In this study, we selected five families with causative variant in one of the FH genes and calculated the GRS, corresponding to the weighted sum of 6 LDL-C raising SNPs, in all family members. Our aim is to address whether polygenic forms may explain phenocopies for FH/M− relatives, and to see if the GRS can be considered a good diagnostic tool at the individual level, and thus could help to phenotype family members for linkage analysis in the search of new FH genes.

Materials/subjects and methods


Through the French Research Network for FH, which includes 14 clinical centers in France, more than 3000 hypercholesterolemic probands were recruited. Patients were eligible if they had a total LDL-C values above the 95th percentile when compared to a sex- and age-matched French population (STANISLAS cohort) [16] (B Herbeth, G Siest, and S Visvikis-Siest, personal communication 2009), triglycerides below 1.5 mmol/L (133 mg/dL), normal HDL-C levels, personal and/or familial xanthomas, and/or early coronary artery disease. Exclusion criteria comprised all diseases-causing secondary hypercholesterolemia.

Molecular genetic analysis

Blood samples were obtained from all recruited subjects in accordance with French bioethics regulations and written, informed consent was obtained for all subjects. Genomic DNA was isolated using standard methods. Direct Sanger sequencing was performed to search for variants in all 18 exons of the LDLR gene, all 12 exons of the PCSK9 gene, all 4 exons of the APOE gene, and a part of APOB gene encoding the binding domain (from amino acids 3157 to 3657 in exon 26 and from amino acids 4181 to 4540 in exon 29). Multiplex ligation-dependent probe amplification (MLPA) was also performed to detect gross deletions and insertions in the LDLR gene. This allows us to identify variants in these four FH-causing genes in more than 80% of the probands. The families of some of these FH/M+ probands were enlarged to study the segregation of the identified variant and to confirm the presence of a monogenic form of the disease. The p.(Leu167del) in APOE was submitted to LOVD database ( (patient’s ID: CAD966), whereas the four remaining variants were submitted to ClinVar database ( under the accession numbers: SUB3073981 for the p.(Ala3396Thr) in APOB, SCV000503221 for the p.(Glu228Lys) in LDLR, SUB3141089 for the c.(1586 + 1_1587−1)_(1845 + 1_1846−1)del in LDLR, and SCV000503500 for the p.(Ser127Arg) in PCSK9.


DNA samples of 70 individuals from five different families with an FH-causing variant were genotyped using TaqMan® SNP Genotyping Assays for discriminating between two alleles of a specific SNP. A set of 6 SNPs based on the GLGC LDL-C gene score was used to genotype 32 FH/M+ patients, 5 FH/M− patients, and 33 unaffected family members. These 6 SNPs include 4 LDL-C-associated SNPs and 2 SNPs (rs429358:C>T and rs7412:T>C) that determine APOE haplotypes (E2/E3/E4) and result in different isoforms of the apoE protein which is a major determinant of LDL-C levels [15].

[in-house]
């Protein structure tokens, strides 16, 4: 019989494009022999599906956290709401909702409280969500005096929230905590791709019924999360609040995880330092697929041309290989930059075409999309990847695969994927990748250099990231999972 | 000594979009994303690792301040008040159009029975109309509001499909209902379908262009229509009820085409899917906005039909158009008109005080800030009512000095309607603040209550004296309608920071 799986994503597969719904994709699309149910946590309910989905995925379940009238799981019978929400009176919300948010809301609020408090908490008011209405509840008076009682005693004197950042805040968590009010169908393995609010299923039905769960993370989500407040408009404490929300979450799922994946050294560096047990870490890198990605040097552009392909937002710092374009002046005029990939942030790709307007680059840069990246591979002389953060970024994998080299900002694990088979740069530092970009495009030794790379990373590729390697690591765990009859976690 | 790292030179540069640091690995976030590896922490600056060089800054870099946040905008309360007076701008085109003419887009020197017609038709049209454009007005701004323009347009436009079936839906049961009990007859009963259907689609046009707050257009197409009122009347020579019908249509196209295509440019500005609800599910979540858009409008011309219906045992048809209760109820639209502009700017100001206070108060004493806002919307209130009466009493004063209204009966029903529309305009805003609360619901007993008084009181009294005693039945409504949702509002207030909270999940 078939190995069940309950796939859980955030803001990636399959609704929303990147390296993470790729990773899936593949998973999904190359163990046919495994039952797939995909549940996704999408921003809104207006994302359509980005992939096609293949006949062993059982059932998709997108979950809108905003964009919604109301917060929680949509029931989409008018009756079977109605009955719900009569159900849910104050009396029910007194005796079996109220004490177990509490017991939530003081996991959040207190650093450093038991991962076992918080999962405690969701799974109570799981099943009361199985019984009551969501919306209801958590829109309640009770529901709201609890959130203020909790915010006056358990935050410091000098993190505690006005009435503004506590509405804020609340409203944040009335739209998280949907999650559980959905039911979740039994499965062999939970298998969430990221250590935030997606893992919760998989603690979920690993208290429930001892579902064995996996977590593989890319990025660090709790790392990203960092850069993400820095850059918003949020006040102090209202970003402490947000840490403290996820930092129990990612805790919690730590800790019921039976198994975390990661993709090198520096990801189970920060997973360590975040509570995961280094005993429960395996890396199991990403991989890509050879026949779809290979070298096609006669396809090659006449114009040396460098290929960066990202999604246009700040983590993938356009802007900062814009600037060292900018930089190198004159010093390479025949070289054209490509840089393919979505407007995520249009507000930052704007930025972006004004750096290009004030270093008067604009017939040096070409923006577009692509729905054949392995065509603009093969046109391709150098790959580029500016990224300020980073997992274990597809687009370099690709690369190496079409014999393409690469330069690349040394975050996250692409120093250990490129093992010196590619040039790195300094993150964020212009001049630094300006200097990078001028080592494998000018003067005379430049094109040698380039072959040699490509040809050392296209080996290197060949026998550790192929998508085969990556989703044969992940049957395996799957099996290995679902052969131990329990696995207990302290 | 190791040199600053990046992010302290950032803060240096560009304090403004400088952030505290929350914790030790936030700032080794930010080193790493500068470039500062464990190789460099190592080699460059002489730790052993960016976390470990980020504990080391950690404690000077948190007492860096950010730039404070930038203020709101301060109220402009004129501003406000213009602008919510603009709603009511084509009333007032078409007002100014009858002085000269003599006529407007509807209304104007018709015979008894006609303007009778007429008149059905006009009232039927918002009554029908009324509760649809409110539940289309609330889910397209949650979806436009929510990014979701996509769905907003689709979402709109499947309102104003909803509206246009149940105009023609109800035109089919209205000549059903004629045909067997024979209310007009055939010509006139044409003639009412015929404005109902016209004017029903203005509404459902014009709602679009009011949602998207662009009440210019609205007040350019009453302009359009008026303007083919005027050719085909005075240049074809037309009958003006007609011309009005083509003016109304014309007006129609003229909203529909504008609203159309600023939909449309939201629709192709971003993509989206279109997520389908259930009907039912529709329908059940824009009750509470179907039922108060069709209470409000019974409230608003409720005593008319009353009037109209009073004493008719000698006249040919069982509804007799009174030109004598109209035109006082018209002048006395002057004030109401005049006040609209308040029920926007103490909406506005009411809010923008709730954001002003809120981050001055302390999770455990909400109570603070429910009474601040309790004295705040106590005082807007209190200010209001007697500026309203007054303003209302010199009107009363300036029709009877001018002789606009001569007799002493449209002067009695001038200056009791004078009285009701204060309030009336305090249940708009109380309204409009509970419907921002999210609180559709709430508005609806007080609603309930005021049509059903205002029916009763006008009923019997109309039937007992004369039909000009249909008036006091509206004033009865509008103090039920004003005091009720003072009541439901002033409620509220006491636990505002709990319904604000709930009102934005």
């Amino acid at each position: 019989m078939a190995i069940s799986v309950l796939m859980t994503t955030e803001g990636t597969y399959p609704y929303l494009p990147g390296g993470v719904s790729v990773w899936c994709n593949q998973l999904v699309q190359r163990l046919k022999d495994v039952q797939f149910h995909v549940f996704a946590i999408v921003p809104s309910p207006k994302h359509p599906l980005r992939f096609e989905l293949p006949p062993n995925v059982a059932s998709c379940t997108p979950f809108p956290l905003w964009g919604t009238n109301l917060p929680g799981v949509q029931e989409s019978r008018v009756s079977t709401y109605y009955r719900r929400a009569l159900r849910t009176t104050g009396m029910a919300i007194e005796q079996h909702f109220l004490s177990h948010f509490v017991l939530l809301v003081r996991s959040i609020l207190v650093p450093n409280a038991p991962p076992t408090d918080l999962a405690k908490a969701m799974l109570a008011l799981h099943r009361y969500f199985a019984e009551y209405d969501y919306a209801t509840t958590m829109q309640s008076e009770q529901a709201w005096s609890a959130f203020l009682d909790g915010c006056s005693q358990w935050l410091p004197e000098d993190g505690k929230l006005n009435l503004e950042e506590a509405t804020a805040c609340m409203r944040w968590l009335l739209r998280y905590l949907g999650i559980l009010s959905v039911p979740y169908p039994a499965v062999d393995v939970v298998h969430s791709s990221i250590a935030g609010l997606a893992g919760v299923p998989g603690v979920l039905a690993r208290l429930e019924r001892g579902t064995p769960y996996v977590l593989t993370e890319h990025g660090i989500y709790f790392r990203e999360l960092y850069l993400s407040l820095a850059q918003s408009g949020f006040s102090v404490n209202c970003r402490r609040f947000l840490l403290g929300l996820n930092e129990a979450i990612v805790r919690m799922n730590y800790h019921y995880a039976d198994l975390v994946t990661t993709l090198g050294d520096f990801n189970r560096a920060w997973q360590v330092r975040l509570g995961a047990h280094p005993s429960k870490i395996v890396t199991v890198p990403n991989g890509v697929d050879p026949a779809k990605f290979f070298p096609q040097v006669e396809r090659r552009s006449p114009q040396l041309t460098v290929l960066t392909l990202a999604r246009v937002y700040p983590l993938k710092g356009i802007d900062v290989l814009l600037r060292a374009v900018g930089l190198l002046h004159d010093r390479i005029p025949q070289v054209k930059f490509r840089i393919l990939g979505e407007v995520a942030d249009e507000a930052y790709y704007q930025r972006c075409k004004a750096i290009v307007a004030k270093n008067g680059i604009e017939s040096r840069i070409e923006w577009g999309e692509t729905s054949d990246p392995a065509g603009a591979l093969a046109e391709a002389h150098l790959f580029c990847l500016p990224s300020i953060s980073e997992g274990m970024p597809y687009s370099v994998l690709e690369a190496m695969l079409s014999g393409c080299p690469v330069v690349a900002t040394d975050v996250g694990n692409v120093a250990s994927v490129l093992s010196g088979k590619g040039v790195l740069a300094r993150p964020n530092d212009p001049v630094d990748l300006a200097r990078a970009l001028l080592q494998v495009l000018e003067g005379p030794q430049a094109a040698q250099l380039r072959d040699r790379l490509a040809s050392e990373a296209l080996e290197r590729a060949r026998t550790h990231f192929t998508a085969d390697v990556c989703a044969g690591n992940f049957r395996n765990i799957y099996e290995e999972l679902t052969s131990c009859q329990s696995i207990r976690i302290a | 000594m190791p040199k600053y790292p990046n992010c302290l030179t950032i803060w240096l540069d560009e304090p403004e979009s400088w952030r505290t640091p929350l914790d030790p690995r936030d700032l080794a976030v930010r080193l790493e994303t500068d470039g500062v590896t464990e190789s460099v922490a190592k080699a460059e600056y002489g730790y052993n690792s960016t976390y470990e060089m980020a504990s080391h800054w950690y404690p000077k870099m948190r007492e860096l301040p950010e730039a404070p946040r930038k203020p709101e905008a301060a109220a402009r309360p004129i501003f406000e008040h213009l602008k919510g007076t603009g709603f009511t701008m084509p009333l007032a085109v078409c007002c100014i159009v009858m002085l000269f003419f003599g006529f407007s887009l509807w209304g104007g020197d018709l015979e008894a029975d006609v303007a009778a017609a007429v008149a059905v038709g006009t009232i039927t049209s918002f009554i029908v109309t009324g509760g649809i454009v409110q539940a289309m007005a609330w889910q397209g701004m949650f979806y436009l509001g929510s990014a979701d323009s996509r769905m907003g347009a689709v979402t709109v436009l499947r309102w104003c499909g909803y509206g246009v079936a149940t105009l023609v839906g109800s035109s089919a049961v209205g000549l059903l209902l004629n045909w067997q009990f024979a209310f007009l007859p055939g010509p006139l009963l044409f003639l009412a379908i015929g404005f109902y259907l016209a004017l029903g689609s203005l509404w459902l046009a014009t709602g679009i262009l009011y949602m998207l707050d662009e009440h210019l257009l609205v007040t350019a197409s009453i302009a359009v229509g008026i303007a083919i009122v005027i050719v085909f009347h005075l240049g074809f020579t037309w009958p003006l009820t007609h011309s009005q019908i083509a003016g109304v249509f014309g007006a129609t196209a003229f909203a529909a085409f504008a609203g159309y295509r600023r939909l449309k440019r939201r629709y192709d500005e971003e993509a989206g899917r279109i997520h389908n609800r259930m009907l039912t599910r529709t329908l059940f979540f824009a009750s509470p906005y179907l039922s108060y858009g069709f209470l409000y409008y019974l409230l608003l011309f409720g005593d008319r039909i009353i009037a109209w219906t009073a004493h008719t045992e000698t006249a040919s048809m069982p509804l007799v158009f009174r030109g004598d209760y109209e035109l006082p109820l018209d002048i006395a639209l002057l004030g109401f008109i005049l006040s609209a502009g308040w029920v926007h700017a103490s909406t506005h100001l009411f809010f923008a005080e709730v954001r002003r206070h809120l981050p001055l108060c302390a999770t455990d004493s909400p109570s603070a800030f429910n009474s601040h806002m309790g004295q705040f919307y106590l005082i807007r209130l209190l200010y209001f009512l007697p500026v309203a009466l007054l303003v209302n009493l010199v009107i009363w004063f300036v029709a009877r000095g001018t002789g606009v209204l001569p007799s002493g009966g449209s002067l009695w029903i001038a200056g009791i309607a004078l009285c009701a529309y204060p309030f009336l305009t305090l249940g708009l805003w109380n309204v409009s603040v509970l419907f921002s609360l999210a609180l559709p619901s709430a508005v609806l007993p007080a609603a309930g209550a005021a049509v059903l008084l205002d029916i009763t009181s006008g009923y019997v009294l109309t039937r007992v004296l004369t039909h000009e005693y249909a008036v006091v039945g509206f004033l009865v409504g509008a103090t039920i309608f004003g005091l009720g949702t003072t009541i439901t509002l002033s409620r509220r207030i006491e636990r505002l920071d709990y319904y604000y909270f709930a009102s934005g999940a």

GRS calculation

For each individual, the GRS was calculated using the weighted sum of the risk allele for the 4 selected SNPs plus the 2 APOE SNPs. The weights used correspond to the beta coefficient reported by the GLGC as previously described [15] (Table 1). GRS were then compared to those of 3020 normocholesterolemic men and women of European ancestry from the UK Whitehall II (WHII) cohort study (SE Humphries and M Futema, personal communication). Scores in quartile I have a strong probability of monogenic FH while scores in quartile IV have strong probability of polygenic hypercholesterolemia.

Table 1 GLGC 6-SNP LDL-C gene score calculation [15]

MoM calculation

The MoM (multiple of median) was calculated for each individual. The MoM is a measure of how far an individual test result deviates from the median of a reference population. It allows the comparison of LDL-C levels adjusted for age and gender using a French population (STANISLAS cohort) [16]. It is a ratio determined by the following:

$${\rm MoM} = \frac{{{\rm LDL - C\,of\,the\,patient\,\left( {{{mmol}}/{L}} \right)}}}{{{\rm LDL - C\,of\,the\,50th\,percentile}}}.$$

Statistical analysis

Statistical analyses were performed using GraphPad Prism 7.03. Unpaired t test was used to assess differences between conditions. A value of p < 0.05 was considered statistically significant for all experiments.


Patients characteristics and mutation spectrum

Sanger sequencing, MLPA, and whole-exome sequencing allowed us to identify five families with FH-causing variant which were included in this study (Table 2). A total of 70 individuals were genotyped: 5 index cases and 65 relatives. Pedigree of studied families, LDL-C levels and GRS are shown in Fig. 1. Mean LDL-C levels (before treatment) are 6.62 ± 2.20 mmol/L in FH/M+ patients, 5.01 ± 0.89 mmol/L in FH/M− patients, and 3.22 ± 0.68 mmol/L in unaffected relatives. A variant in one FH-causing gene segregates in each family and few phenocopies are present in some of these families.

Table 2 Mutation found in each family
Fig. 1